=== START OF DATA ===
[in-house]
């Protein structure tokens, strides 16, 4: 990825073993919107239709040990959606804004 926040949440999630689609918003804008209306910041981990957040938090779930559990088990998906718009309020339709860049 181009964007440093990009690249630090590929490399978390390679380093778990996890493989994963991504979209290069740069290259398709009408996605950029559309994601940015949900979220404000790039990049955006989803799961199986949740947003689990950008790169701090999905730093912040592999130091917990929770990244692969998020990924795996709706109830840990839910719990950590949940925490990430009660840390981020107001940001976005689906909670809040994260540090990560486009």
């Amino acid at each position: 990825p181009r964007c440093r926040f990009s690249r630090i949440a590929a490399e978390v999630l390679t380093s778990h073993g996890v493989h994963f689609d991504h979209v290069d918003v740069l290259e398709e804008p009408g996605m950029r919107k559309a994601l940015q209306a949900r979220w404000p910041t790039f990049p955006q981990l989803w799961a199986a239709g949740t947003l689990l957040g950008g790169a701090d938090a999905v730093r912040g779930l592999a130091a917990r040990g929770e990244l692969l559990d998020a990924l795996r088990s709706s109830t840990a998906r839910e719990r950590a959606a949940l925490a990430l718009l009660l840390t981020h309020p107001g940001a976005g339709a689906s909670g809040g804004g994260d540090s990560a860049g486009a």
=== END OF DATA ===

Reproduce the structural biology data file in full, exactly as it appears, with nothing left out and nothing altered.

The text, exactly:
[in-house]
């Protein structure tokens, strides 16, 4: 990825073993919107239709040990959606804004 926040949440999630689609918003804008209306910041981990957040938090779930559990088990998906718009309020339709860049 181009964007440093990009690249630090590929490399978390390679380093778990996890493989994963991504979209290069740069290259398709009408996605950029559309994601940015949900979220404000790039990049955006989803799961199986949740947003689990950008790169701090999905730093912040592999130091917990929770990244692969998020990924795996709706109830840990839910719990950590949940925490990430009660840390981020107001940001976005689906909670809040994260540090990560486009």
């Amino acid at each position: 990825p181009r964007c440093r926040f990009s690249r630090i949440a590929a490399e978390v999630l390679t380093s778990h073993g996890v493989h994963f689609d991504h979209v290069d918003v740069l290259e398709e804008p009408g996605m950029r919107k559309a994601l940015q209306a949900r979220w404000p910041t790039f990049p955006q981990l989803w799961a199986a239709g949740t947003l689990l957040g950008g790169a701090d938090a999905v730093r912040g779930l592999a130091a917990r040990g929770e990244l692969l559990d998020a990924l795996r088990s709706s109830t840990a998906r839910e719990r950590a959606a949940l925490a990430l718009l009660l840390t981020h309020p107001g940001a976005g339709a689906s909670g809040g804004g994260d540090s990560a860049g486009a």